Here are some examples of using the rotation matrices to calculate the linear combinations of
G_{x}, G_{y}, and G_{z}
needed to produce oblique slices.
In the first example, assume the following coordinate system with the three planes XY, XZ, and YZ.

The rotation equations for clockwise (CW) rotation of θ=90° about an axis are:

CW rotation about X

CW rotation about Y

In this convention, X’, Y’, and Z’ refer to the original components of the gradients and X, Y, and Z refer to the final components of the gradients. To image in a tomographic slice in the following planes, the following gradients are needed.

.

To image an XZ plane knowing only the conditions for imaging an XY plane you need to take the conditions necessary to image the XY plane and transform them into an XZ plane by rotation about +X by ??= -90°. The rotation equation is

For the frequency encoding gradient we have

Please note that these are identical to what you would think for the slice. Les anyone think we are restricted to starting from the XY plane, let’s start from the YZ plane and go to the XZ. The rotation matrix needed is a 90° CW rotation about +Z.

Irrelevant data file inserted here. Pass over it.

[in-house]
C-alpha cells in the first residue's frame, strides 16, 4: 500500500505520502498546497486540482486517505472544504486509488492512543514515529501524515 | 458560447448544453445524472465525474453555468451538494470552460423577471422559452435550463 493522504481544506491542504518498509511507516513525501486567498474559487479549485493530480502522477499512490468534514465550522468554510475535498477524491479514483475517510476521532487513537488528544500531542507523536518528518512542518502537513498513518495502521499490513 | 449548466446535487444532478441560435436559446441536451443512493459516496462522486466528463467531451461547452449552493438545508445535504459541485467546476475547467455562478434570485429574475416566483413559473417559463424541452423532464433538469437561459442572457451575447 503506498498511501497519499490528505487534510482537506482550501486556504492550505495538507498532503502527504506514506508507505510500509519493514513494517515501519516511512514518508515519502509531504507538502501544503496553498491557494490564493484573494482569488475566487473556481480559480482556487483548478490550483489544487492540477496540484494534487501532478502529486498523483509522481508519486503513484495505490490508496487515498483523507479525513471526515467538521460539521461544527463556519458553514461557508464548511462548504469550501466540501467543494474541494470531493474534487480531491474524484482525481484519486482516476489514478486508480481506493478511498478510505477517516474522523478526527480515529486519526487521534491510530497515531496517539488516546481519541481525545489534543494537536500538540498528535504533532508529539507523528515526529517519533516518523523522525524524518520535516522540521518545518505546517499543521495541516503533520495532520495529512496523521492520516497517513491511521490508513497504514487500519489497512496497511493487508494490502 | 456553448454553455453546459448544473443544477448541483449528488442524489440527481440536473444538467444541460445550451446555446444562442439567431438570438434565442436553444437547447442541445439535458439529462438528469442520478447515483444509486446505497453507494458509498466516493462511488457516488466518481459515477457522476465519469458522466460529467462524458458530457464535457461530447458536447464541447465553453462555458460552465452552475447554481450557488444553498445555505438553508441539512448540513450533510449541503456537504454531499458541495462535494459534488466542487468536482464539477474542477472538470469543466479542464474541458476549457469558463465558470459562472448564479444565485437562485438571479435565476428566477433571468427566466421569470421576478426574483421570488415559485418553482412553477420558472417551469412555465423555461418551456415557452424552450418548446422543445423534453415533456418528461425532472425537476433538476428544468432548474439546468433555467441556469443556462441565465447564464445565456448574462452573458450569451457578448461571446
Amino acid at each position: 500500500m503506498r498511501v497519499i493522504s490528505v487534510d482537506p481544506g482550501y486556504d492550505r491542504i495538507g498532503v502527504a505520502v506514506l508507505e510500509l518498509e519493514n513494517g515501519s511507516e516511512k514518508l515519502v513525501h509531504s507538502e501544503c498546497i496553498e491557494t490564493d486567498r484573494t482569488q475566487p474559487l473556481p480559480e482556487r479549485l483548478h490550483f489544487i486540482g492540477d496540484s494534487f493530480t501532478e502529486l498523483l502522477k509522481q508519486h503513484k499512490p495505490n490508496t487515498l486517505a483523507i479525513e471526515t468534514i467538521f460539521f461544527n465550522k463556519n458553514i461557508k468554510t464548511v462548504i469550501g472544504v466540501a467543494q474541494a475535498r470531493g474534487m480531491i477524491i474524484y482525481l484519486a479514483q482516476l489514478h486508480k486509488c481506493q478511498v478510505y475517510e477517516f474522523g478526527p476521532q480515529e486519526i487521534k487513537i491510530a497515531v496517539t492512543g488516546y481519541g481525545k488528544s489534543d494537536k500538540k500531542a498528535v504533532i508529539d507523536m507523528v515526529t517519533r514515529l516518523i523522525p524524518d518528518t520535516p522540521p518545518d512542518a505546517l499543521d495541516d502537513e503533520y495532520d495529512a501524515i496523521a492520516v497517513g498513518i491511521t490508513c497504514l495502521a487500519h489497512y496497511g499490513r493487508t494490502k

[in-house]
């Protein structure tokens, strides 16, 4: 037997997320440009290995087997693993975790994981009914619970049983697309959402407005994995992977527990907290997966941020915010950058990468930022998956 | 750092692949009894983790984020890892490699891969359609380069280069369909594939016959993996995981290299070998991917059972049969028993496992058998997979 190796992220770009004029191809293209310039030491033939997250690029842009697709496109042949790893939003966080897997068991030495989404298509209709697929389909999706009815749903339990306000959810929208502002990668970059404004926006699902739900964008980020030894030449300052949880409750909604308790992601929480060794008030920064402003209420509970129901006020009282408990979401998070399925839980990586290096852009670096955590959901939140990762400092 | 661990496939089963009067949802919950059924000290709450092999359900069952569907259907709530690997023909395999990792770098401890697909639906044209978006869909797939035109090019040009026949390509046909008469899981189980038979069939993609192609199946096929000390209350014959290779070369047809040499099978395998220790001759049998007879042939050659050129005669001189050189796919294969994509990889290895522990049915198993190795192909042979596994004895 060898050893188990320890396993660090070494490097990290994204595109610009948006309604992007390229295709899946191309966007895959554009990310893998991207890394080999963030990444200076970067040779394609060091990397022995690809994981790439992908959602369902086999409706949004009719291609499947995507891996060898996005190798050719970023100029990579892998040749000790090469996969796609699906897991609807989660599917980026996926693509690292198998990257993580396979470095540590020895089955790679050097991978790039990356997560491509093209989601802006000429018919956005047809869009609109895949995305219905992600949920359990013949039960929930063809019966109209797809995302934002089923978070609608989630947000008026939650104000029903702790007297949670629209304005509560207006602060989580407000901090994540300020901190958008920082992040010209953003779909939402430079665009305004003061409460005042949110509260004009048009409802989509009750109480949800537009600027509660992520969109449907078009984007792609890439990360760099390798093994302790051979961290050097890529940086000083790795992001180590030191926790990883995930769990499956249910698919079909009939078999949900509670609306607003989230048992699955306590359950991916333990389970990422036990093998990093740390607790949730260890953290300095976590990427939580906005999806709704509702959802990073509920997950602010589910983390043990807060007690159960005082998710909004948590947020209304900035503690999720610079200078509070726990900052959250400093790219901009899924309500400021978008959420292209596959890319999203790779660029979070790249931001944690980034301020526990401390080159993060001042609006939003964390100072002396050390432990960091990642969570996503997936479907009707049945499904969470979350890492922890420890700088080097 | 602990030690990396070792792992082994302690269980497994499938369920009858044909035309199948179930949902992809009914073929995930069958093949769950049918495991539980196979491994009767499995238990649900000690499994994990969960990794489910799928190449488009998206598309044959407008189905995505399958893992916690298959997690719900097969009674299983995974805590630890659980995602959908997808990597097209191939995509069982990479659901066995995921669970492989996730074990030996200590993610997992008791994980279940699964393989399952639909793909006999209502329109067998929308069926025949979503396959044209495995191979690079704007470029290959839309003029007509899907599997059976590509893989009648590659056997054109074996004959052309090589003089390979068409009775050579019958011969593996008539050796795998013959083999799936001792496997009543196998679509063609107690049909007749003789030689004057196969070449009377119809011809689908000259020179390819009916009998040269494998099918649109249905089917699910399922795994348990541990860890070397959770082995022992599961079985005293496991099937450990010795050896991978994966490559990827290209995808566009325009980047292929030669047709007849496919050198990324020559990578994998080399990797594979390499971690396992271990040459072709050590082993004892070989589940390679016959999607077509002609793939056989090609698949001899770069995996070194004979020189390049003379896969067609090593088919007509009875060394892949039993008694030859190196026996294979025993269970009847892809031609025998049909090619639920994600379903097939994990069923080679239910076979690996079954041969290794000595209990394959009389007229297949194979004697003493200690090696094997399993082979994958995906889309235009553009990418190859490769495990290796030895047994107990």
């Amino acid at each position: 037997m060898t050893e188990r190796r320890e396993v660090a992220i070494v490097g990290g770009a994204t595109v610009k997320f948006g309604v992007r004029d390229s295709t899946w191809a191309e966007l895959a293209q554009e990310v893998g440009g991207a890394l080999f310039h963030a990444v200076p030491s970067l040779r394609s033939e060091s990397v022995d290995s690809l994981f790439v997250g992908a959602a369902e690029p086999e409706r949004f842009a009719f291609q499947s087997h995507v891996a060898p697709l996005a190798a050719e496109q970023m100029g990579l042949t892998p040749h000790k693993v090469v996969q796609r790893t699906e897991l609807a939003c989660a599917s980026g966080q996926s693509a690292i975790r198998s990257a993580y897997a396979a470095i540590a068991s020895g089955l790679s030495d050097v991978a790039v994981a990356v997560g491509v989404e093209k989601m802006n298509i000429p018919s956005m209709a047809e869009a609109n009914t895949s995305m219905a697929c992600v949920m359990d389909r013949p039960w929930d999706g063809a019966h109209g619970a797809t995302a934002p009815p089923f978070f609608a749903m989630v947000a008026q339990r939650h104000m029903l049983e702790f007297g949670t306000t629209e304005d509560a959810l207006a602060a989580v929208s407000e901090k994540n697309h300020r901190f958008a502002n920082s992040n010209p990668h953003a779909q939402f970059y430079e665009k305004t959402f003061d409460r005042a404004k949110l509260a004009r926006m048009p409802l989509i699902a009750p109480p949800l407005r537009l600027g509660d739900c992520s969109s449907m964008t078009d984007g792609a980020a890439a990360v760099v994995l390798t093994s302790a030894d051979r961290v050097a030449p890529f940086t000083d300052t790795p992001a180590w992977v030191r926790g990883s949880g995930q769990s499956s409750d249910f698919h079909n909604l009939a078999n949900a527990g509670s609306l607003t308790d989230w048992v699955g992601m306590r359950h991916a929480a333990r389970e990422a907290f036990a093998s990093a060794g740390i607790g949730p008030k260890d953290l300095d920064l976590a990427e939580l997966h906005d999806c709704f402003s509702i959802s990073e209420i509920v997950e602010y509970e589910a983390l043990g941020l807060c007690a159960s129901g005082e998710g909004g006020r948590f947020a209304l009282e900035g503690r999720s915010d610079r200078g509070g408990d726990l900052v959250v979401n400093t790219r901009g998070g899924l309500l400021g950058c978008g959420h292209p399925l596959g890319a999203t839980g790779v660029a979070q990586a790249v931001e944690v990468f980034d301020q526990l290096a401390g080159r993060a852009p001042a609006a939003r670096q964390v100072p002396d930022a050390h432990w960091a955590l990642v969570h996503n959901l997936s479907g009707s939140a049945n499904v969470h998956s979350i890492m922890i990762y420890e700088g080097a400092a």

The same procedure works for oblique planes. Consider a CW rotation of the YZ plane by +45º about +Z.

It should be apparent that this process can be applied to any number of rotations to get a any starting plane to any oblique location. All that is needed is a repeated set of rotations to get the starting plane to the desired plane. Simple examples may be more informative so consider the following. Starting with the ZY plane we rotate about Y by -90° to get an XY plane which we rotate by -90° about X to get an XZ plane.

The rotation of a gradient vector about Y is done first followed by the rotation about X.

For the frequency encoding gradient we have

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